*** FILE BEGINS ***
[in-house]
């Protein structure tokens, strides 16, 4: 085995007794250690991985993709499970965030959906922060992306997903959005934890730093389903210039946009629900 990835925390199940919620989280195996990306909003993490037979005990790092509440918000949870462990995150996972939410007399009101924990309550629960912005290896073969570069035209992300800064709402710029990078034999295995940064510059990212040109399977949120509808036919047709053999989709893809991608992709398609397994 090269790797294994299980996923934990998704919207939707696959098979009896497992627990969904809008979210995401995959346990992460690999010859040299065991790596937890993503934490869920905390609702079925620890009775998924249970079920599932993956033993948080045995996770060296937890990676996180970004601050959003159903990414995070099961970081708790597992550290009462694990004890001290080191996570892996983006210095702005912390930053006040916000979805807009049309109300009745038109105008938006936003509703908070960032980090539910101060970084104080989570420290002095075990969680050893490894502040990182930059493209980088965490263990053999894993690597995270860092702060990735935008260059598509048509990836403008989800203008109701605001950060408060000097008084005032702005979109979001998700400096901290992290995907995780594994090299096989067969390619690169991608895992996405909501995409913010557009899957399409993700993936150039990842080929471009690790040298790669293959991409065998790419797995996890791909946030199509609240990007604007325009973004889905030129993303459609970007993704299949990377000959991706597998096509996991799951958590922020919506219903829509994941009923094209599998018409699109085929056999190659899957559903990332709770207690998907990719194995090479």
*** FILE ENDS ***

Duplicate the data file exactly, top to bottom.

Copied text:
[in-house]
């Protein structure tokens, strides 16, 4: 085995007794250690991985993709499970965030959906922060992306997903959005934890730093389903210039946009629900 990835925390199940919620989280195996990306909003993490037979005990790092509440918000949870462990995150996972939410007399009101924990309550629960912005290896073969570069035209992300800064709402710029990078034999295995940064510059990212040109399977949120509808036919047709053999989709893809991608992709398609397994 090269790797294994299980996923934990998704919207939707696959098979009896497992627990969904809008979210995401995959346990992460690999010859040299065991790596937890993503934490869920905390609702079925620890009775998924249970079920599932993956033993948080045995996770060296937890990676996180970004601050959003159903990414995070099961970081708790597992550290009462694990004890001290080191996570892996983006210095702005912390930053006040916000979805807009049309109300009745038109105008938006936003509703908070960032980090539910101060970084104080989570420290002095075990969680050893490894502040990182930059493209980088965490263990053999894993690597995270860092702060990735935008260059598509048509990836403008989800203008109701605001950060408060000097008084005032702005979109979001998700400096901290992290995907995780594994090299096989067969390619690169991608895992996405909501995409913010557009899957399409993700993936150039990842080929471009690790040298790669293959991409065998790419797995996890791909946030199509609240990007604007325009973004889905030129993303459609970007993704299949990377000959991706597998096509996991799951958590922020919506219903829509994941009923094209599998018409699109085929056999190659899957559903990332709770207690998907990719194995090479």